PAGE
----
Orphan Pritilata Khatun is in her teens now and last year she passed SSC exams.
A resident of Golap Kha Shishu Shadan in Nageshwari upazila town of Kurigram, her mentally challenged mother disappeared after handing her over to the Sadan's cofounder Bilkis Banu.
Thanks to the initiative of Bilkis, two other residents of the foster home passed SSC (Secondary School Certificate) last year and got admission at different colleges.
Bilkis, now 45, is known as “maa” (mother) to the children of the foster home that she built on one acre of land near Nageshwari Degree College.
Her husband Rabiul Islam retired from the college as a professor of economics. He is a director of the Sadan.
The Sadan currently has 75 residents, including 27 girls, and seven staff members.
Aside from the foster home, Bilkis has set up a school named Golap Kha Primary and Secondary School. The school now has 317 non-resident students and twenty students.
Recalling how she started it all, Bilkis said, "In the late 90s, I used to look after five orphans in my house located not far from the present Shishu Sadan. I also did some social work like giving free tuition in Bangla and social science to poor children in my neighbourhood."
"On a winter day in 1999, on the 27th of Ramadan, a mentally challenged woman named Jharna came to my house with a baby girl," said Bilkis, recalling how Jharna had given birth to the child one and a half years earlier on the porch of a shop in Nageshwari Bazar.
"She could hardly take care of her daughter. She never cleaned her or gave bath to her. The baby used to sleep with her mother almost everywhere, even with the dogs sometimes," Bilkis said.
"One day I asked Jharna for the child and she gave her to me. I named her Pritilata."
The night Bilkis took Pritilata into her arms, she had a vision in her dreams. She saw none other than Mother Teresa, the Roman Catholic missionary who dedicated her entire life for the poorest of the poor, especially orphans and abandoned children.
"After that, my husband and I decided to build an orphanage named Golap Kha Shishu Sadan after my father-in-law on his land, inherited by my husband," she said, adding that the orphanage was shifted to its current location on June 26, 2009.
In addition to formal education, the children of the orphanage are given religious and moral lessons. They also take part in physical exercise and perform in cultural events held within the walled compound of the orphanage. The students of high school are also given training on ICT.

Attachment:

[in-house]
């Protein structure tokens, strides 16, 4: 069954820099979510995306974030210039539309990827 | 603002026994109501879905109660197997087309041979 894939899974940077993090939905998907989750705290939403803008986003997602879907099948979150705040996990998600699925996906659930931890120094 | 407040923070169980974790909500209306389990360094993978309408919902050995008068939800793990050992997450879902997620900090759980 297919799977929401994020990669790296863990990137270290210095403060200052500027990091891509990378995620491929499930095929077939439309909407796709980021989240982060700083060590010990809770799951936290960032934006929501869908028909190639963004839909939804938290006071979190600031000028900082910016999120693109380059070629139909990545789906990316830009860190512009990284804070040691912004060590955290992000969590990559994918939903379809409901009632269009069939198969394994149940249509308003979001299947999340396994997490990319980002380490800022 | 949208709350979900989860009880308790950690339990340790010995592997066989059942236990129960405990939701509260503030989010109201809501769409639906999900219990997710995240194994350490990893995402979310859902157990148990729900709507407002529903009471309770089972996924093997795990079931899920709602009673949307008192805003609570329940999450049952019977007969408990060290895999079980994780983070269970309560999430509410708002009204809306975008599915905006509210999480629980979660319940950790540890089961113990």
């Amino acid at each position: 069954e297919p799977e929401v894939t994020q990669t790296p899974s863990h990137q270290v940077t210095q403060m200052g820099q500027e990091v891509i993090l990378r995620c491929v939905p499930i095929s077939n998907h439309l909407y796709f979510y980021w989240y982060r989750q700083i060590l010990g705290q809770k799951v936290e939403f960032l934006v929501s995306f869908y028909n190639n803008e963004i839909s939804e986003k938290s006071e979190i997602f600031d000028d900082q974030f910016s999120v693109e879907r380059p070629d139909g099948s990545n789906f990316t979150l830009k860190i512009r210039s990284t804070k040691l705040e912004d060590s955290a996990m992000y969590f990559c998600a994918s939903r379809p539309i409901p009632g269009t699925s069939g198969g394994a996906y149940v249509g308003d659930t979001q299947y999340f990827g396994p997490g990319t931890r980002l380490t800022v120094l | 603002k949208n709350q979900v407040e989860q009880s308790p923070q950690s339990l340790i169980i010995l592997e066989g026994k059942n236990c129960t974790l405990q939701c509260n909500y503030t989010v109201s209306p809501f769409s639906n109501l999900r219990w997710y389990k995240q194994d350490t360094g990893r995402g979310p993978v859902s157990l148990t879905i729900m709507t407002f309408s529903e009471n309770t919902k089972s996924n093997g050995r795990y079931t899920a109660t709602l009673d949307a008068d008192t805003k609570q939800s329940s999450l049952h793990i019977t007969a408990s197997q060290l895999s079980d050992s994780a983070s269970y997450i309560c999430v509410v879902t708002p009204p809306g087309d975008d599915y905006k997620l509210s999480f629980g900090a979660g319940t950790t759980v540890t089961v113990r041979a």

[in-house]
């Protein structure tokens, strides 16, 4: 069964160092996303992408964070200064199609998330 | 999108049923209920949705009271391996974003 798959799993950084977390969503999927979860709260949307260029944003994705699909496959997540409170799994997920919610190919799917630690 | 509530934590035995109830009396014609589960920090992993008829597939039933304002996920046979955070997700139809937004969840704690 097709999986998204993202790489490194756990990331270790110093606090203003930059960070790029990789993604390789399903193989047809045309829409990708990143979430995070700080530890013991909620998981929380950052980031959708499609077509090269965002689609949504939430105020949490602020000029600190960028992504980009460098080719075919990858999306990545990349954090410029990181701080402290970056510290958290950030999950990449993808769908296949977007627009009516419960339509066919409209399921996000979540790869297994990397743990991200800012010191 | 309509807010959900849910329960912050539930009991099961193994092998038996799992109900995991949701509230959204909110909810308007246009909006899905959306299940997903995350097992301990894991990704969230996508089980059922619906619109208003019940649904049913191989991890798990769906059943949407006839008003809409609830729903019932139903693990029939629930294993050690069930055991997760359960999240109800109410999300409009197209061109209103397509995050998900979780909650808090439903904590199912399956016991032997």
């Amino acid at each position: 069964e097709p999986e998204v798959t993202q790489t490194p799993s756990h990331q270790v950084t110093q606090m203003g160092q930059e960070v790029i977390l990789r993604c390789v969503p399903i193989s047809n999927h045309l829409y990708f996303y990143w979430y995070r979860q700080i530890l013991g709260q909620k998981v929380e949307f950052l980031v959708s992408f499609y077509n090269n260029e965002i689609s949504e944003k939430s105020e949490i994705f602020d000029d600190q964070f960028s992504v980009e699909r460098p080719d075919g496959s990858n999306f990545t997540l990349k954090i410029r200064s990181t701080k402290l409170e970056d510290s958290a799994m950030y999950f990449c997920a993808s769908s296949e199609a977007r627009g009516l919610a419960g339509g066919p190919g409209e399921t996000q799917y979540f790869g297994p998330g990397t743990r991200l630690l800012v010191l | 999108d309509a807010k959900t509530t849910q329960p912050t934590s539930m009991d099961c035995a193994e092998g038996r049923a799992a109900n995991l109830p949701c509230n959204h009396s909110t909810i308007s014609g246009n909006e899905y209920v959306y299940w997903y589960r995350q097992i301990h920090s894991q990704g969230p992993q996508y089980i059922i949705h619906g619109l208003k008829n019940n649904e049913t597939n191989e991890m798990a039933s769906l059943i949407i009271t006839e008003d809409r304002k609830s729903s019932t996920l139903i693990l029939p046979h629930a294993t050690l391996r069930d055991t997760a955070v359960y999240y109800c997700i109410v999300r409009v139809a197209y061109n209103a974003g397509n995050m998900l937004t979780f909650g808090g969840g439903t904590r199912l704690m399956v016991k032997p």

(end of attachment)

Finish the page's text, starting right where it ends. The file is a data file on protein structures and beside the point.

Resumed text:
A charming and healthy atmosphere prevails inside the orphanage compound which includes a playground, a garden, a prayer house, a rest house, separate sleeping quarters for boys and girls, a dining room and classrooms.
In 2013, Bilkis moved to the orphanage with her husband, university going son and school going daughter. The family lives with the girls in their quarters.
The orphanage is primarily funded by income from Pritilata Super Market owned by Bilkis and her husband located beside Bhurungamari-Kurigram road in Nageshwari town.
Rent from a girls' hostel near Nageshwari Degree College and other income from the family's land property are also used to run the Sadan. Local donors sometimes extend a helping hand too.
Bilkis said she has nothing much to ask for herself. "When the children call me maa, I feel proud... I think I have nothing else to ask for in my life. Now I don't have a personal life; my personal life is the Shishu Sadan."
She said she has plans to construct a new orphanage complex on 2.25 acres of family land where orphans from all over the country can find their home.
"I will make sure it has all the facilities needed. To ensure that the children get fresh, unadulterated food, I will start poultry, fish and dairy farming and also grow fruits and vegetables," said the loving mother.
"I will do everything needed to fulfil the wishes of the children in whatever fields they choose to study... My aim is to bring up the children as good human beings," added Bilkis, who herself could study only up to HSC (Higher Secondary Certificate).